"Sorry," in which Chunky pleads with a woman not to leave him even though he stole all her s**t, sold her car and he and his buddy Tyrone used her gold card to open a Popeye's Chicken in Germany, well... that's just fine comedy.
Then there is "Dipstick," (no subtle metaphors here, folks) which is also an obvious parody of the 90's smooth R&B jams: "I'd be dead baby if good looks could kill and what I love most is that your weave looks so real." And if overcoming subtle tendencies was A's aim, "Very High Key" is a smashing success: "This song is written in a very high key," he sings (yep, just as the title promises), "this song should be for Prince and not me." But the song also ponders those tough questions of life like, "Why do dogs hump your leg, what's the connection between pantyhose and the egg... I don't know what makes a man eat clams, I don't know what happened to the other guy from the rock group Wham." Sure we could all write this stuff, but that doesn't make it any less absurdly entertaining when Chunky says it with all sincerity.
And, like all 80's rap albums, there is the standard, anti-drug track "Dope, the Big Lie," This song is to other anti-drug songs from the time what Dolomite was to Shaft - a sillier, more low budget, less subtle clone. But like Dolomite, the song, even given the serious topic, like the rest here, is more entertaining than meaningful. And that is a good thing.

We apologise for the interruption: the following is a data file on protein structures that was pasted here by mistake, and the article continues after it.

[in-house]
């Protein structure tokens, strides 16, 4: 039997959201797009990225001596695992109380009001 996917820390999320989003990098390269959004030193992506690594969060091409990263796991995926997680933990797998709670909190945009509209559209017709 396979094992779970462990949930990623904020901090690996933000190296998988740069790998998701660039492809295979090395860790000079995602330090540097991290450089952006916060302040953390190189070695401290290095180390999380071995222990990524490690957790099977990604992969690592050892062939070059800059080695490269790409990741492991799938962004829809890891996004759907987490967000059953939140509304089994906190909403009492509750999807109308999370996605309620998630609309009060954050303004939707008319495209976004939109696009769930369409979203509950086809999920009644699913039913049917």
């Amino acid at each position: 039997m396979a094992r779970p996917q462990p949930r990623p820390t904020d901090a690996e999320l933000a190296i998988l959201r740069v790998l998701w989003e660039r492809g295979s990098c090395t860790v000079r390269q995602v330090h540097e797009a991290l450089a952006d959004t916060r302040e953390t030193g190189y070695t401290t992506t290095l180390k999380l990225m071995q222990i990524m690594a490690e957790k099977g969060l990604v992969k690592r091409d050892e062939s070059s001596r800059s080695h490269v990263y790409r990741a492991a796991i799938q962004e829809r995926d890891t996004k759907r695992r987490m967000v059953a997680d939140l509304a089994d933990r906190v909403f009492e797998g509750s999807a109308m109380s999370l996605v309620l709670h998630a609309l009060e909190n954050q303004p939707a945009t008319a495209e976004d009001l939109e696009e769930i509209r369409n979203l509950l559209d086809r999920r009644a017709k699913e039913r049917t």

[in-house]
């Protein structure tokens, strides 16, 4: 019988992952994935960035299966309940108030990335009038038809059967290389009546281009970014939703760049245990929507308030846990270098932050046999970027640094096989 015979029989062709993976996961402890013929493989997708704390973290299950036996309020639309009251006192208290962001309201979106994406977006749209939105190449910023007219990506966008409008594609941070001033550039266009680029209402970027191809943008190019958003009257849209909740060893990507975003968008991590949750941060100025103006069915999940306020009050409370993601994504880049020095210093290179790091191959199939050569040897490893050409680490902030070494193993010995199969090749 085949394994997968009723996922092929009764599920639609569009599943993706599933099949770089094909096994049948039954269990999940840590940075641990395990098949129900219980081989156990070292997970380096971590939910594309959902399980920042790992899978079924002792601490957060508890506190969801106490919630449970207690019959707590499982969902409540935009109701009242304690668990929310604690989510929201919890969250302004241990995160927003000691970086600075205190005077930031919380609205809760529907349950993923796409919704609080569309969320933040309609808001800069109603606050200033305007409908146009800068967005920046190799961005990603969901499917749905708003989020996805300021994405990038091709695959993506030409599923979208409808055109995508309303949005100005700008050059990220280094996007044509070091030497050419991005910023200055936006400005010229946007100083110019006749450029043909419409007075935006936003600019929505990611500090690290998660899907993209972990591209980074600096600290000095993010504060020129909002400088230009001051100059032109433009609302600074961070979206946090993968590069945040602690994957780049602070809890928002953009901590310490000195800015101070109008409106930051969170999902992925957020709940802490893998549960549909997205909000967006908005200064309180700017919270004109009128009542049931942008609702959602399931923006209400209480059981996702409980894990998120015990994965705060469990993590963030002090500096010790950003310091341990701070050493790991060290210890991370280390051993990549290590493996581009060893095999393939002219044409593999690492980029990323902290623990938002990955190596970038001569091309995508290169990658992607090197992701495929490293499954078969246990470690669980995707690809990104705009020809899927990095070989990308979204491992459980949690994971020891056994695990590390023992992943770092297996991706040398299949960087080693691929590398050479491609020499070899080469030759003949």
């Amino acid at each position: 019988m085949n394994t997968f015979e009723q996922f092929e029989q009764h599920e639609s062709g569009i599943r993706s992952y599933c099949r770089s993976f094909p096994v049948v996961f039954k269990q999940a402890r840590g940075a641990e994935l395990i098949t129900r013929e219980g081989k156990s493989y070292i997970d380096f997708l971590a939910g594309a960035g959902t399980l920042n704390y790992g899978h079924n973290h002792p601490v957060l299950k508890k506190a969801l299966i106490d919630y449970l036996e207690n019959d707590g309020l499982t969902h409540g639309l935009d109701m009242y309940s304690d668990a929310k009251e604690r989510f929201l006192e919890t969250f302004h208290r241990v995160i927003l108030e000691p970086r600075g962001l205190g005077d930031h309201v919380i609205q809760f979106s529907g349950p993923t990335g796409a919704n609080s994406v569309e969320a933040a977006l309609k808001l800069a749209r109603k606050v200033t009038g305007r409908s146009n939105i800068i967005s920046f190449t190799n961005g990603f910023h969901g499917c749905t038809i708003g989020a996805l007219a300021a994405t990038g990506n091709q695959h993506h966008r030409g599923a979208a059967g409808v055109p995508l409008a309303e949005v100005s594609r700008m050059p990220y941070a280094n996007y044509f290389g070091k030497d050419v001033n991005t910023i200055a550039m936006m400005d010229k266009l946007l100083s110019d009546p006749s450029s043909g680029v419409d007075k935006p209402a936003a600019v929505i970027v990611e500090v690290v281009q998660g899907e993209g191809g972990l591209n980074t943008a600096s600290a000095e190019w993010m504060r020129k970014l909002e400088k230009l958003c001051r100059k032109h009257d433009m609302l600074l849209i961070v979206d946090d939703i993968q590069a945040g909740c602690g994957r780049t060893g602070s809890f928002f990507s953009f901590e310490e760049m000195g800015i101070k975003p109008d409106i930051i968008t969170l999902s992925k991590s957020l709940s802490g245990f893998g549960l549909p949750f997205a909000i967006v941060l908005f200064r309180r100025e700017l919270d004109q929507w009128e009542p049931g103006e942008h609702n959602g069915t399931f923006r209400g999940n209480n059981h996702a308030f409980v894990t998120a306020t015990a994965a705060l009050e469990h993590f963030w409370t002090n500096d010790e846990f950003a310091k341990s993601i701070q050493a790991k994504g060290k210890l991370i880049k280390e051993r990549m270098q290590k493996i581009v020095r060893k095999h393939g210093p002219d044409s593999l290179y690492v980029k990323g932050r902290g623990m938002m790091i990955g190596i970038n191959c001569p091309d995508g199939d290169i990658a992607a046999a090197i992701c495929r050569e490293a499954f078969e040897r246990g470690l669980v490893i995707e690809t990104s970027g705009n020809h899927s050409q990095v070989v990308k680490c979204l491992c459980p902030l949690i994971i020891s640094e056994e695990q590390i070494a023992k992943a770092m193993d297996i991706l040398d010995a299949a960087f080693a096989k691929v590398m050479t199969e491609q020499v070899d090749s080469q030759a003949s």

So that's what you're in for. No its not great, and it does not beg to be heard, but if you lived through or grew up with rap of the 80s and 90s, there is no denying that you will have a soft spot for an album like this. Especially all these years later. You may be embarrassed for Arsenio listening to some of this, but by the end, you may be embarrassed for yourself when you're tempted to give this another spin.
Somebody, turn up "Stank Breath" for me one more time!
To "MC White": Nice try, but if you knew how to read (or write, for that matter), you'd see I said several times in my review that this album is not bad (just not great) and is quite funny (I gave several examples) and told people not to be too hard on it and take it for what it is (although, 'what it is' will not be everyone's cup of tee). I know you're pissed because I called you out a few terrible and terribly written reviews you wrote (mainly because you did not see the movies you were praising your bashing - like this item, obviously), but that doesn't mean you need to start tracking my critiques and writing even more of your fake reviews just to get back at me. When I write something where I admit to having not seen, heard or purchased the item I am reviewing, yet tell others it is gonna win an Oscar or that they should avoid it at all costs, as the case may be, then you can talk some s**t. Anyone reading this with any doubt, feel free to click on the great MC's `see-all-reviews.' You're in for a jaw-dropping experience filled with fake reviews, poor spelling and grammar, and entire paragraphs that are either horribly tasteless, unfunny, or just make no sense (you're "World Trade Center" review - again, written without having actually seen the movie - should be stripped off Amazon and I'll tell you where you can relocate it to). I know this is the rise you hope to get out of people by playing your little games. Happy to oblige. And if you're reading this, I hope you have someone to help you with the big words. "MC White says: Two Thumps Up!" Hope Ebert sues your butt for copyright infringement."